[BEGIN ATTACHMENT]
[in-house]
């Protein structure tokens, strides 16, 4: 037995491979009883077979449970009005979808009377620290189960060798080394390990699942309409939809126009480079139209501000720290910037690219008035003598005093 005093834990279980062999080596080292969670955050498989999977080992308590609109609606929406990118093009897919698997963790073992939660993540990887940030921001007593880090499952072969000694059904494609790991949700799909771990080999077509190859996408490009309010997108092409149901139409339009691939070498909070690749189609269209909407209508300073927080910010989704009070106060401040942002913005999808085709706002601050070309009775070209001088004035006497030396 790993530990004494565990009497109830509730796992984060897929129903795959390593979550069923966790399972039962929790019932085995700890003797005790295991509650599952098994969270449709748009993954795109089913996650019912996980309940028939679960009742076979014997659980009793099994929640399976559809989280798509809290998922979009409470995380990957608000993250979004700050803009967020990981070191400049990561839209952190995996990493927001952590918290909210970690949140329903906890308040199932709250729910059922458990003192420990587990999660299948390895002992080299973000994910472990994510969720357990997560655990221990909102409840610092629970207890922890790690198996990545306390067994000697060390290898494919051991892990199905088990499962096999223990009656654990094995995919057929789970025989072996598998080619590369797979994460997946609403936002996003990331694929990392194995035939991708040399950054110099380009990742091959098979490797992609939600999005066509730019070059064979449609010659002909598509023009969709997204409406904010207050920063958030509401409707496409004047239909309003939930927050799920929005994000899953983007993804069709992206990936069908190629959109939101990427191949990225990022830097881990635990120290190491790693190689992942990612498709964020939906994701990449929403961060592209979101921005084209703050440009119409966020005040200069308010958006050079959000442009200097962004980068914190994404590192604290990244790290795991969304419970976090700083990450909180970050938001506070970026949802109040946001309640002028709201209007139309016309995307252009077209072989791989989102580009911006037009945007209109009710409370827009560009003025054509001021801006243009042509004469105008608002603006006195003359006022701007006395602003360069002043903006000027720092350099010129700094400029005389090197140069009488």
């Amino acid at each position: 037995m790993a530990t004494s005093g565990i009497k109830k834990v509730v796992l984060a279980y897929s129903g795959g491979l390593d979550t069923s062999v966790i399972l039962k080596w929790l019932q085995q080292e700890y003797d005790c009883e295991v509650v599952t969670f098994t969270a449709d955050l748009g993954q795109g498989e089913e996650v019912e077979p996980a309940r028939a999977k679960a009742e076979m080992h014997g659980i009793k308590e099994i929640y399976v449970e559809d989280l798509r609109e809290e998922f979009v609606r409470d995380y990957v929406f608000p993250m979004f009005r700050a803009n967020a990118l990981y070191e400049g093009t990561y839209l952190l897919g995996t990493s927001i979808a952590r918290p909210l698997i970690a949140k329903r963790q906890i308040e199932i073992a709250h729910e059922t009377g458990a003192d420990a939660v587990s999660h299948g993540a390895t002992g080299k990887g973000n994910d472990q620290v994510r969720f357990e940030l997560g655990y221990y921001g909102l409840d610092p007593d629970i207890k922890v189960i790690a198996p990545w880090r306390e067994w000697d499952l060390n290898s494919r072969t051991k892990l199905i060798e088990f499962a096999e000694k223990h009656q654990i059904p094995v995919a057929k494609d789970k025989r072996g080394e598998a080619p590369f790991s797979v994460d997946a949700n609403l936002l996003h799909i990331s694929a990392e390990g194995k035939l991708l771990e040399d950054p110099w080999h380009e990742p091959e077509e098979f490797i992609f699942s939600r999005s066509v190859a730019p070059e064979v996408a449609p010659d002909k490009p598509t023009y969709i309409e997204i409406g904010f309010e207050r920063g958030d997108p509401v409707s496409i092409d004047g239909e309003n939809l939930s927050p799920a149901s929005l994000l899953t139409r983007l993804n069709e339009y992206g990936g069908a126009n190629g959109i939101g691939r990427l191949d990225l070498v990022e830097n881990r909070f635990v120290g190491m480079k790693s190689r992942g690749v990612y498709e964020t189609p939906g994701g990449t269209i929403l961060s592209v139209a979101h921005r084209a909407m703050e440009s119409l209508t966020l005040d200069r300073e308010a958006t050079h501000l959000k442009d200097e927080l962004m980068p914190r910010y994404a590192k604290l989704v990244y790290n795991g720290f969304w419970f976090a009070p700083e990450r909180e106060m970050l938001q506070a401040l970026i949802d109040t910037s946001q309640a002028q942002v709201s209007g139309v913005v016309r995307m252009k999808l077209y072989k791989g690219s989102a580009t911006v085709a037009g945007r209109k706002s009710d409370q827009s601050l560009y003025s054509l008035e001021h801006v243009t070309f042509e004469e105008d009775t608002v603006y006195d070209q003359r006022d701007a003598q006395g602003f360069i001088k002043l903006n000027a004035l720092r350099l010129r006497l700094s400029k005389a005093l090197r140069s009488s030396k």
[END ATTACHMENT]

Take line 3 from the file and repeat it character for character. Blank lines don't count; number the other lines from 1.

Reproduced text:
């Amino acid at each position: 037995m790993a530990t004494s005093g565990i009497k109830k834990v509730v796992l984060a279980y897929s129903g795959g491979l390593d979550t069923s062999v966790i399972l039962k080596w929790l019932q085995q080292e700890y003797d005790c009883e295991v509650v599952t969670f098994t969270a449709d955050l748009g993954q795109g498989e089913e996650v019912e077979p996980a309940r028939a999977k679960a009742e076979m080992h014997g659980i009793k308590e099994i929640y399976v449970e559809d989280l798509r609109e809290e998922f979009v609606r409470d995380y990957v929406f608000p993250m979004f009005r700050a803009n967020a990118l990981y070191e400049g093009t990561y839209l952190l897919g995996t990493s927001i979808a952590r918290p909210l698997i970690a949140k329903r963790q906890i308040e199932i073992a709250h729910e059922t009377g458990a003192d420990a939660v587990s999660h299948g993540a390895t002992g080299k990887g973000n994910d472990q620290v994510r969720f357990e940030l997560g655990y221990y921001g909102l409840d610092p007593d629970i207890k922890v189960i790690a198996p990545w880090r306390e067994w000697d499952l060390n290898s494919r072969t051991k892990l199905i060798e088990f499962a096999e000694k223990h009656q654990i059904p094995v995919a057929k494609d789970k025989r072996g080394e598998a080619p590369f790991s797979v994460d997946a949700n609403l936002l996003h799909i990331s694929a990392e390990g194995k035939l991708l771990e040399d950054p110099w080999h380009e990742p091959e077509e098979f490797i992609f699942s939600r999005s066509v190859a730019p070059e064979v996408a449609p010659d002909k490009p598509t023009y969709i309409e997204i409406g904010f309010e207050r920063g958030d997108p509401v409707s496409i092409d004047g239909e309003n939809l939930s927050p799920a149901s929005l994000l899953t139409r983007l993804n069709e339009y992206g990936g069908a126009n190629g959109i939101g691939r990427l191949d990225l070498v990022e830097n881990r909070f635990v120290g190491m480079k790693s190689r992942g690749v990612y498709e964020t189609p939906g994701g990449t269209i929403l961060s592209v139209a979101h921005r084209a909407m703050e440009s119409l209508t966020l005040d200069r300073e308010a958006t050079h501000l959000k442009d200097e927080l962004m980068p914190r910010y994404a590192k604290l989704v990244y790290n795991g720290f969304w419970f976090a009070p700083e990450r909180e106060m970050l938001q506070a401040l970026i949802d109040t910037s946001q309640a002028q942002v709201s209007g139309v913005v016309r995307m252009k999808l077209y072989k791989g690219s989102a580009t911006v085709a037009g945007r209109k706002s009710d409370q827009s601050l560009y003025s054509l008035e001021h801006v243009t070309f042509e004469e105008d009775t608002v603006y006195d070209q003359r006022d701007a003598q006395g602003f360069i001088k002043l903006n000027a004035l720092r350099l010129r006497l700094s400029k005389a005093l090197r140069s009488s030396k």